The pieces of the lesion (4.5 × 1.6 cm) were collected together and sent to histopathology for analysis. It was subsequently reported as lobular hemangioma. In the first postoperative day, the nasal pack was removed, and the patient was kept under observation for a few days before being discharged home. She was followed-up in the clinic at one, three, nine, and 11 months postoperatively with no evidence of local recurrence [Figure 3].


LCH or pyogenic granuloma is a benign rapidly growing vascular lesion that is rarely found on the surface mucosa of the nasal cavity. It was first described as pyogenic granuloma in 1940 but renamed lobular capillary hemangioma in 1980 owing to its microscopic features.5 There are different types of lobular hemangioma: capillary, cavernous, and mixed hemangioma. The pathophysiology of LCH is unknown, but it is associated with trauma, pregnancy, oral contraceptive use, and several cases have been reported as a result of excessive bipolar cautery used in inferior turbinate surgery.6,7 During puberty, the gestational hormones can lead to rapid growth of the lesion and with increased symptoms, as in our case; however, hemangiomas are often confused with more aggressive lesions such as angiofibroma and hemangiopericytomas, which are more common in young boys and in pregnancy, respectively. The typical presentation of LCHs is as intermittent, painless unilateral epistaxis. On clinical examination, the mass appears as a fleshy, vascular lesion that is often ulcerated and friable with gentle touching.

Imaging studies are frequently used to diagnose an intranasal mass that shows contrast enhancement and to determine the extent of the lesion, as well as to rule out other vascular neoplasms. Both CT with intravenous contrast and magnetic resonance imaging (MRI) (hyperintense lesion on T1- and T2-weighted images) can also identify typical features of the various histologic subtypes of hemangioma such as soap bubble or honeycomb patterns seen in cavernous hemangiomas.1,8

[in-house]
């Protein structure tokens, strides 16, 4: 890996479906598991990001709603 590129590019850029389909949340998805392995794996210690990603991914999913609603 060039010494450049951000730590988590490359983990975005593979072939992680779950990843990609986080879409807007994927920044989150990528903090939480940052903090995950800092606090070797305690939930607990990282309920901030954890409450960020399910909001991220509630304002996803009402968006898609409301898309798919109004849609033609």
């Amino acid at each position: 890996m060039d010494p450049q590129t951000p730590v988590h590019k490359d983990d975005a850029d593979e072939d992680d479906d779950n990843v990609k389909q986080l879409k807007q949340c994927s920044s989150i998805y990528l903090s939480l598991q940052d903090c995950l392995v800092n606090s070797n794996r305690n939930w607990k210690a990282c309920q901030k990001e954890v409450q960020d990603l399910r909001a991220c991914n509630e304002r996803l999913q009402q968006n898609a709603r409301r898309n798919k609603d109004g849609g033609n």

In our case, contrast-enhanced CT images in the venous phase were consistent with those reported in a previous study, which found that the central intense enhancing portion of the mass correlated histologically with the lobular area, and the iso- or hypoattenuating cap of variable thickness might correspond to the superficial ulcerative area.9 In children, congenital malformations such as meningoceles, dermoid cysts, angiomatous polyps, schwannomas, angiofibromas, and gliomas should be considered in the differential diagnosis of an intranasal mass and can be differentiated by CT or MRI.10,11 Apart from hemangioma, none of these lesions has a central enhanced lobular part with a hypoattenuating cap.8

The location of intranasal LCH is variable.2 In another case report, the hemangioma was attached to the lateral nasal wall whereas in our case the lesion was found attached to the posterior end of the inferior turbinate.12 This is interesting as it proved to be a rare location for such a lesion.

The treatment of intranasal hemangioma is complete surgical excision. We performed transnasal endoscopic resection of the large hemangioma arising from the inferior turbinate branch of the sphenopalatine artery in this 12-year-old girl after her presentation to the emergency room with epistaxis. The important steps in surgical excision are: (1) understanding the anatomy of the sinus and pterygopalatine fossa; (2) using the four-hand technique to clear the surgical field and facilitate the excision; and (3) using instruments such as a microdebrider and electrocautery to debulk the mass and control the feeding pedicle under endoscopic view. In our case, follow-up for 11 months revealed that the patient was asymptomatic with no signs of recurrence or complications.


Intranasal LCH is a rare diagnosis and can be a life-threatening condition in children when accompanied by severe epistaxis. Therefore, an otolaryngologist or emergency physician must be highly vigilant to diagnose and manage these cases. Endonasal endoscopic excision is an effective treatment option with low surgical morbidity and favorable long-term outcome.


The authors declared no conflict of interest.